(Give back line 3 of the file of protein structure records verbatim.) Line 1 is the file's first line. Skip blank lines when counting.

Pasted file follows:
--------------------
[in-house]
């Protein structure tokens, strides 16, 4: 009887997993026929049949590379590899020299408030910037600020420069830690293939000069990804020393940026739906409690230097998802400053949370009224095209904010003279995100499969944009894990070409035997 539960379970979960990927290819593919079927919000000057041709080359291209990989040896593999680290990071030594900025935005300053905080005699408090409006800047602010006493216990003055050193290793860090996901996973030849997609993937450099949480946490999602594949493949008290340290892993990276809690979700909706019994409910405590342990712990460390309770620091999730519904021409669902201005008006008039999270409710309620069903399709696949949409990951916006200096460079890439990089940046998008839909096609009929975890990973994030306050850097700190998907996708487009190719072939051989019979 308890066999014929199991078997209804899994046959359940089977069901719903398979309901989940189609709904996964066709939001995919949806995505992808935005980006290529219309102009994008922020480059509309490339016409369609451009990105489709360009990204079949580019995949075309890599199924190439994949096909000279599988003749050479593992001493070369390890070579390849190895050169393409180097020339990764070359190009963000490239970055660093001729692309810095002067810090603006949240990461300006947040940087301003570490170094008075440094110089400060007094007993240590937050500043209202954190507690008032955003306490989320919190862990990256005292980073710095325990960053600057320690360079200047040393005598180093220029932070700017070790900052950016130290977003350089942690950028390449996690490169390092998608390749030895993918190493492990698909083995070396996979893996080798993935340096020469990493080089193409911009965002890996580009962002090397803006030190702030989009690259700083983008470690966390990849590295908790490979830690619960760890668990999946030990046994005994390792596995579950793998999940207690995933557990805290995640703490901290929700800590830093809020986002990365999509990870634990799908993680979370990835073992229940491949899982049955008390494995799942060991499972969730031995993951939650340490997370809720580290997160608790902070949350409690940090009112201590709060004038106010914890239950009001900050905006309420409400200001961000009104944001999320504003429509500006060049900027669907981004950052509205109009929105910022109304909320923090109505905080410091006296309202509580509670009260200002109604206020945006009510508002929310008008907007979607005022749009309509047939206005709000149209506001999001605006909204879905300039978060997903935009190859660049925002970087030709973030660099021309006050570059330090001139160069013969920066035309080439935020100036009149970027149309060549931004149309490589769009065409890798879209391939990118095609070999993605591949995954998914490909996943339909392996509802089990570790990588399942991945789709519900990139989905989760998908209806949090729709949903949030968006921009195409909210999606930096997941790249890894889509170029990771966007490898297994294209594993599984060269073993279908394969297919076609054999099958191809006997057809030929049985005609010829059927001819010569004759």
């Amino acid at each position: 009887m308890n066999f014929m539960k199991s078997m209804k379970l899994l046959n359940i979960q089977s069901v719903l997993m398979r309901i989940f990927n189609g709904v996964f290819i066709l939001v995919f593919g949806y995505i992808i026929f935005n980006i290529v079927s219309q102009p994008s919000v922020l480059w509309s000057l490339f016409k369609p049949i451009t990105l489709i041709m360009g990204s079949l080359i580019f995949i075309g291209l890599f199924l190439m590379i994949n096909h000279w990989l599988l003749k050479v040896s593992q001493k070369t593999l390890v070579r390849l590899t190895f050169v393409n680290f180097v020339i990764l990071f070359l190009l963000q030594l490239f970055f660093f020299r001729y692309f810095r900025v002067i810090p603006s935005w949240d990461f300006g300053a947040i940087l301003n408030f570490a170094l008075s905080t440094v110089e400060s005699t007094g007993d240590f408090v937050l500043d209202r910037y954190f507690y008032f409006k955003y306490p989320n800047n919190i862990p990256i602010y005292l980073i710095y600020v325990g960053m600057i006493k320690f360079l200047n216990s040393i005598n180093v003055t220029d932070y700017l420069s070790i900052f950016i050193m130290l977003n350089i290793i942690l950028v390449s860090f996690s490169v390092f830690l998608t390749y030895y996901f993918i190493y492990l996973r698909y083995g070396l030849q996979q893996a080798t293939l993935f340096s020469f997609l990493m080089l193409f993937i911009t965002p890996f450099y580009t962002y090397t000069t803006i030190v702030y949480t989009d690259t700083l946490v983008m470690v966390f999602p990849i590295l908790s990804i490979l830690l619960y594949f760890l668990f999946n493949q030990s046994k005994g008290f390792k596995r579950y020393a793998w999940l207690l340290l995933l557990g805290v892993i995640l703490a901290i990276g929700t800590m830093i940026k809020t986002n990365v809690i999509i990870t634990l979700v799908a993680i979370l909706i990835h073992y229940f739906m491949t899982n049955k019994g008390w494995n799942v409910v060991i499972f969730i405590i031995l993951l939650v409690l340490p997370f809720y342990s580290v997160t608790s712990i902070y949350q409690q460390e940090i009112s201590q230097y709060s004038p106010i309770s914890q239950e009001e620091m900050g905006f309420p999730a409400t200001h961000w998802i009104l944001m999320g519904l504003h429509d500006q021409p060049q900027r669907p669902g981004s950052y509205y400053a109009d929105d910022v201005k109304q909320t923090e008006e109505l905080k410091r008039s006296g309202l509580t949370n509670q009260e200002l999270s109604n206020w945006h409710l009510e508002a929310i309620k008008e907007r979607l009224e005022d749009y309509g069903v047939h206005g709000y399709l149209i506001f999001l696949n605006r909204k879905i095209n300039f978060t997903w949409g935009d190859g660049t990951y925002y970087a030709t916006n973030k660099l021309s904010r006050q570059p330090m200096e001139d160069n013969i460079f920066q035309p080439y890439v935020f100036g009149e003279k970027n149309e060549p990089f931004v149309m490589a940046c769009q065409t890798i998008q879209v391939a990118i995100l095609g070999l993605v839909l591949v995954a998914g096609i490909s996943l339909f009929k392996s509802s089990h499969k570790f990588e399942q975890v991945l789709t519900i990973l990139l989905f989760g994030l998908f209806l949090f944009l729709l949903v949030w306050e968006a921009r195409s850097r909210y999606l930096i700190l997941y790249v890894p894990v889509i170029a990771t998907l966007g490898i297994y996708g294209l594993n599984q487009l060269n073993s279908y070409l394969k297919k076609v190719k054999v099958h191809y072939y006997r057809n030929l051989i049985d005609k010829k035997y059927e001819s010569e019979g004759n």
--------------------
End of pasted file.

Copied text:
């Amino acid at each position: 009887m308890n066999f014929m539960k199991s078997m209804k379970l899994l046959n359940i979960q089977s069901v719903l997993m398979r309901i989940f990927n189609g709904v996964f290819i066709l939001v995919f593919g949806y995505i992808i026929f935005n980006i290529v079927s219309q102009p994008s919000v922020l480059w509309s000057l490339f016409k369609p049949i451009t990105l489709i041709m360009g990204s079949l080359i580019f995949i075309g291209l890599f199924l190439m590379i994949n096909h000279w990989l599988l003749k050479v040896s593992q001493k070369t593999l390890v070579r390849l590899t190895f050169v393409n680290f180097v020339i990764l990071f070359l190009l963000q030594l490239f970055f660093f020299r001729y692309f810095r900025v002067i810090p603006s935005w949240d990461f300006g300053a947040i940087l301003n408030f570490a170094l008075s905080t440094v110089e400060s005699t007094g007993d240590f408090v937050l500043d209202r910037y954190f507690y008032f409006k955003y306490p989320n800047n919190i862990p990256i602010y005292l980073i710095y600020v325990g960053m600057i006493k320690f360079l200047n216990s040393i005598n180093v003055t220029d932070y700017l420069s070790i900052f950016i050193m130290l977003n350089i290793i942690l950028v390449s860090f996690s490169v390092f830690l998608t390749y030895y996901f993918i190493y492990l996973r698909y083995g070396l030849q996979q893996a080798t293939l993935f340096s020469f997609l990493m080089l193409f993937i911009t965002p890996f450099y580009t962002y090397t000069t803006i030190v702030y949480t989009d690259t700083l946490v983008m470690v966390f999602p990849i590295l908790s990804i490979l830690l619960y594949f760890l668990f999946n493949q030990s046994k005994g008290f390792k596995r579950y020393a793998w999940l207690l340290l995933l557990g805290v892993i995640l703490a901290i990276g929700t800590m830093i940026k809020t986002n990365v809690i999509i990870t634990l979700v799908a993680i979370l909706i990835h073992y229940f739906m491949t899982n049955k019994g008390w494995n799942v409910v060991i499972f969730i405590i031995l993951l939650v409690l340490p997370f809720y342990s580290v997160t608790s712990i902070y949350q409690q460390e940090i009112s201590q230097y709060s004038p106010i309770s914890q239950e009001e620091m900050g905006f309420p999730a409400t200001h961000w998802i009104l944001m999320g519904l504003h429509d500006q021409p060049q900027r669907p669902g981004s950052y509205y400053a109009d929105d910022v201005k109304q909320t923090e008006e109505l905080k410091r008039s006296g309202l509580t949370n509670q009260e200002l999270s109604n206020w945006h409710l009510e508002a929310i309620k008008e907007r979607l009224e005022d749009y309509g069903v047939h206005g709000y399709l149209i506001f999001l696949n605006r909204k879905i095209n300039f978060t997903w949409g935009d190859g660049t990951y925002y970087a030709t916006n973030k660099l021309s904010r006050q570059p330090m200096e001139d160069n013969i460079f920066q035309p080439y890439v935020f100036g009149e003279k970027n149309e060549p990089f931004v149309m490589a940046c769009q065409t890798i998008q879209v391939a990118i995100l095609g070999l993605v839909l591949v995954a998914g096609i490909s996943l339909f009929k392996s509802s089990h499969k570790f990588e399942q975890v991945l789709t519900i990973l990139l989905f989760g994030l998908f209806l949090f944009l729709l949903v949030w306050e968006a921009r195409s850097r909210y999606l930096i700190l997941y790249v890894p894990v889509i170029a990771t998907l966007g490898i297994y996708g294209l594993n599984q487009l060269n073993s279908y070409l394969k297919k076609v190719k054999v099958h191809y072939y006997r057809n030929l051989i049985d005609k010829k035997y059927e001819s010569e019979g004759n």